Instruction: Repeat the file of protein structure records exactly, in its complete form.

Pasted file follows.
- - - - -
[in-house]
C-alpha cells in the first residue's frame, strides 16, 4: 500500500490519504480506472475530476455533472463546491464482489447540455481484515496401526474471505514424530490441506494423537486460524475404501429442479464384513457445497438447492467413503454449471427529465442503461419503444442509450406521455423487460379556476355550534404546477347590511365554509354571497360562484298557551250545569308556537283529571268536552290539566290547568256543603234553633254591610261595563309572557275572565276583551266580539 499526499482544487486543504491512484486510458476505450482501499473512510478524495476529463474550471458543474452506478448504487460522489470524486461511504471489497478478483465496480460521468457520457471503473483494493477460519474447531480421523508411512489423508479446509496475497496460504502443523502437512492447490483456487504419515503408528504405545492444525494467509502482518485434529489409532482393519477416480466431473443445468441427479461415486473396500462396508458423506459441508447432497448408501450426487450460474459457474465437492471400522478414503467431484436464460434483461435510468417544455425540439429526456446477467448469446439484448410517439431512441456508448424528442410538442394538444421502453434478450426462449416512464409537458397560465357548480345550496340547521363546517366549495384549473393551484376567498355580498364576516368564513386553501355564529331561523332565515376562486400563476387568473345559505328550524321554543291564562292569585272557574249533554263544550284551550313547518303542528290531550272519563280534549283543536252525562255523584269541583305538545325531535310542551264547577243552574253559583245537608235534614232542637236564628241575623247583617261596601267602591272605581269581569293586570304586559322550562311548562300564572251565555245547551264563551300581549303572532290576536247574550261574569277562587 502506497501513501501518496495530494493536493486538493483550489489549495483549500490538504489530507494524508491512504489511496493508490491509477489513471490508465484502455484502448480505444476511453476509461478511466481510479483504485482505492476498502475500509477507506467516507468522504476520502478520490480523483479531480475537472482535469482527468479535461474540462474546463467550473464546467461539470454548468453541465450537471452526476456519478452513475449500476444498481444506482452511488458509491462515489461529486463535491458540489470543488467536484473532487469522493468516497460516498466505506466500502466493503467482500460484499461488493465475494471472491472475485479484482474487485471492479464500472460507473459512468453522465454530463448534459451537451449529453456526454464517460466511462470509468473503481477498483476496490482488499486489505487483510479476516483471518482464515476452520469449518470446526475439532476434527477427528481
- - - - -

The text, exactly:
[in-house]
C-alpha cells in the first residue's frame, strides 16, 4: 500500500490519504480506472475530476455533472463546491464482489447540455481484515496401526474471505514424530490441506494423537486460524475404501429442479464384513457445497438447492467413503454449471427529465442503461419503444442509450406521455423487460379556476355550534404546477347590511365554509354571497360562484298557551250545569308556537283529571268536552290539566290547568256543603234553633254591610261595563309572557275572565276583551266580539 499526499482544487486543504491512484486510458476505450482501499473512510478524495476529463474550471458543474452506478448504487460522489470524486461511504471489497478478483465496480460521468457520457471503473483494493477460519474447531480421523508411512489423508479446509496475497496460504502443523502437512492447490483456487504419515503408528504405545492444525494467509502482518485434529489409532482393519477416480466431473443445468441427479461415486473396500462396508458423506459441508447432497448408501450426487450460474459457474465437492471400522478414503467431484436464460434483461435510468417544455425540439429526456446477467448469446439484448410517439431512441456508448424528442410538442394538444421502453434478450426462449416512464409537458397560465357548480345550496340547521363546517366549495384549473393551484376567498355580498364576516368564513386553501355564529331561523332565515376562486400563476387568473345559505328550524321554543291564562292569585272557574249533554263544550284551550313547518303542528290531550272519563280534549283543536252525562255523584269541583305538545325531535310542551264547577243552574253559583245537608235534614232542637236564628241575623247583617261596601267602591272605581269581569293586570304586559322550562311548562300564572251565555245547551264563551300581549303572532290576536247574550261574569277562587 502506497501513501501518496495530494493536493486538493483550489489549495483549500490538504489530507494524508491512504489511496493508490491509477489513471490508465484502455484502448480505444476511453476509461478511466481510479483504485482505492476498502475500509477507506467516507468522504476520502478520490480523483479531480475537472482535469482527468479535461474540462474546463467550473464546467461539470454548468453541465450537471452526476456519478452513475449500476444498481444506482452511488458509491462515489461529486463535491458540489470543488467536484473532487469522493468516497460516498466505506466500502466493503467482500460484499461488493465475494471472491472475485479484482474487485471492479464500472460507473459512468453522465454530463448534459451537451449529453456526454464517460466511462470509468473503481477498483476496490482488499486489505487483510479476516483471518482464515476452520469449518470446526475439532476434527477427528481